WASHINGTON ― Rep. Katie Porter is in a bit of an awkward spot.

The California Democrat, a protege and former student of Sen. Elizabeth Warren (D-Mass.), has yet to make an endorsement in the 2020 Democratic presidential primary ― even as Warren has emerged as a leading candidate in the race, drawing ever-larger crowds on the campaign trail and beating out former Vice President Joe Biden in recent polls.

One reason for Porter’s reluctance could be that Sen. Kamala Harris (D-Calif.) is still very much in the race. Porter shares a history with Harris, too: As attorney general of California, Harris appointed Porter to be the state’s independent monitor of banks, and Porter has spoken of Harris as another mentor in her political rise.

Harris has more to gain from Porter’s endorsement, given her plunge in the polls over the last month, including surveys conducted of Democratic voters in California. In the latest University of California, Berkeley, Institute of Governmental Studies poll of the state, Warren led the field with 29% of likely Democratic primary voters. Harris trailed with just 8%.

Even as Porter has stayed neutral, other California Democrats have gotten off the sidelines and backed various candidates in the presidential primary.

“I adore Elizabeth and Kamala,” Porter told HuffPost recently. “I think either of them would be terrific presidents. I’m very enthusiastic and supportive of both of them, and that’s where it stands.”

Spokespersons for both the Warren and Harris campaigns did not respond to a request for comment.

Porter received endorsements from both senators in her long-shot 2018 bid for Congress in the heart of Orange County, California, which was once a conservative bastion before Donald Trump came along.

In Congress, Porter teamed up with both senators to tackle issues touching on consumer protections and corporate malfeasance. A bicameral bill she co-sponsored with Warren and other senators sought to bolster the power of the Consumer Finance Protection Bureau, whose creation Warren spearheaded. Porter also introduced legislation with Harris that would strengthen the power of state attorneys general to monitor banks.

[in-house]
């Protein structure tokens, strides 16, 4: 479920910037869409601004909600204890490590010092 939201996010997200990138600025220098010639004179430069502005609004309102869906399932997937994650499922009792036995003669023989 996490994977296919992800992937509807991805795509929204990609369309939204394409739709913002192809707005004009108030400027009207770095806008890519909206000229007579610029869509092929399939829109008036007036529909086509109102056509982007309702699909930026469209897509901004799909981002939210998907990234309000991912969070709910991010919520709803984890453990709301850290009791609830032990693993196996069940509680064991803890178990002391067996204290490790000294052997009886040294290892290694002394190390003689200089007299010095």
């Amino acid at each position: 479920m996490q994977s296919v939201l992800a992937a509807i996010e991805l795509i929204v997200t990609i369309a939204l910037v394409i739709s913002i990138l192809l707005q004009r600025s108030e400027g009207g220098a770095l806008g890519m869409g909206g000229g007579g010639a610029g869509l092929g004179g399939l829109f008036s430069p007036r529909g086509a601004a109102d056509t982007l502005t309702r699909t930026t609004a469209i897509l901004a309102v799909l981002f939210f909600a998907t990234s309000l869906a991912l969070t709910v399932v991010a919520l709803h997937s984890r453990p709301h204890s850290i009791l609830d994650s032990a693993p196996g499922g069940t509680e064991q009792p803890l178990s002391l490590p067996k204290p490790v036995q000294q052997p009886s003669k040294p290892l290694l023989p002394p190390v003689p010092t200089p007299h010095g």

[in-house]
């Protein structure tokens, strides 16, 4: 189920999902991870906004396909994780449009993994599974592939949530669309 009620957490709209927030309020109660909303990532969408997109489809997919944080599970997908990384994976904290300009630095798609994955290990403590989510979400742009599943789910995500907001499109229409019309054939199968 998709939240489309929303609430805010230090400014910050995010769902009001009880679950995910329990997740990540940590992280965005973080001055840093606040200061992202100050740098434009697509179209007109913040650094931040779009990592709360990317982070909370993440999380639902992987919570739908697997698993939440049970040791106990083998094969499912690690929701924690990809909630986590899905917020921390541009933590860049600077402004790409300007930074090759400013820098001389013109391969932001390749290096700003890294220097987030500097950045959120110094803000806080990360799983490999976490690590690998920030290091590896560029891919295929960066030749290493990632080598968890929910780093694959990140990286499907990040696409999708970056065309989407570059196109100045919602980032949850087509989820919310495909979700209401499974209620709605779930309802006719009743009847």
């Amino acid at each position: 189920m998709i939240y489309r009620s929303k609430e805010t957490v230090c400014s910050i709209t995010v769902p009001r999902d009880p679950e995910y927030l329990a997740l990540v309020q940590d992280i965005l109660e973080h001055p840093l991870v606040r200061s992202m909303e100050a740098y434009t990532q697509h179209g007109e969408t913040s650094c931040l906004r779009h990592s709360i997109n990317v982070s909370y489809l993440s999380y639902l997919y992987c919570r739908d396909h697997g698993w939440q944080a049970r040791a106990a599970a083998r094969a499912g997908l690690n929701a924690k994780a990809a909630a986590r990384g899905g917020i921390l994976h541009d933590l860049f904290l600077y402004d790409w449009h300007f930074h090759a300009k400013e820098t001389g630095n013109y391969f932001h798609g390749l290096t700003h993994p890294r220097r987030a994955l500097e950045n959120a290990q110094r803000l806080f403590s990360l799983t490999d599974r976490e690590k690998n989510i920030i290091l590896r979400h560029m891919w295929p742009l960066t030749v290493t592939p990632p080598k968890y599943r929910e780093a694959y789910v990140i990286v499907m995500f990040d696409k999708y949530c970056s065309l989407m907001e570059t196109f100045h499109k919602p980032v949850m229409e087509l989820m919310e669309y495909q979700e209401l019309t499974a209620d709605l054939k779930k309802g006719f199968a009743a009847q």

Other Democrats are likely weighing similar decisions as they watch the 2020 jockeying ahead of the pivotal Iowa caucuses. Rep. Mike Levin, another first-term California Democrat, told HuffPost he doesn’t anticipate endorsing until the California primary.

“You can count me in the ‘anybody but Trump’ column,” Levin said.

Biden currently has the most support from prominent members of the party, according to The New York Times’ endorsement tracker, including many from states that are not his native Pennsylvania or Delaware. Harris, meanwhile, has the backing of four California representatives, including first-term Rep. Katie Hill.

“There are many senators running for president and many members of Congress know them personally. There’s nothing easy about backing someone who’s not your hometown senator,” said Rebecca Katz, a progressive consultant and onetime aide to former Sen. Harry Reid (D-Nev.).

Porter, meanwhile, says she’s not focused on the ins and outs of the presidential race. But she would like her constituents to hear from as many candidates as possible ahead of California’s March primary, which will take place three months earlier than when the balloting occurred in 2016, in order to increase the state’s role in shaping the 2020 race.

“There are a lot of delegates to be had in California, and in particular my area of Orange County ― we just flipped it to the Democrats ― so there’s a lot of enthusiasm there, and I would love to have candidates to come and visit,” Porter said. “And I would welcome any of them to do that.”

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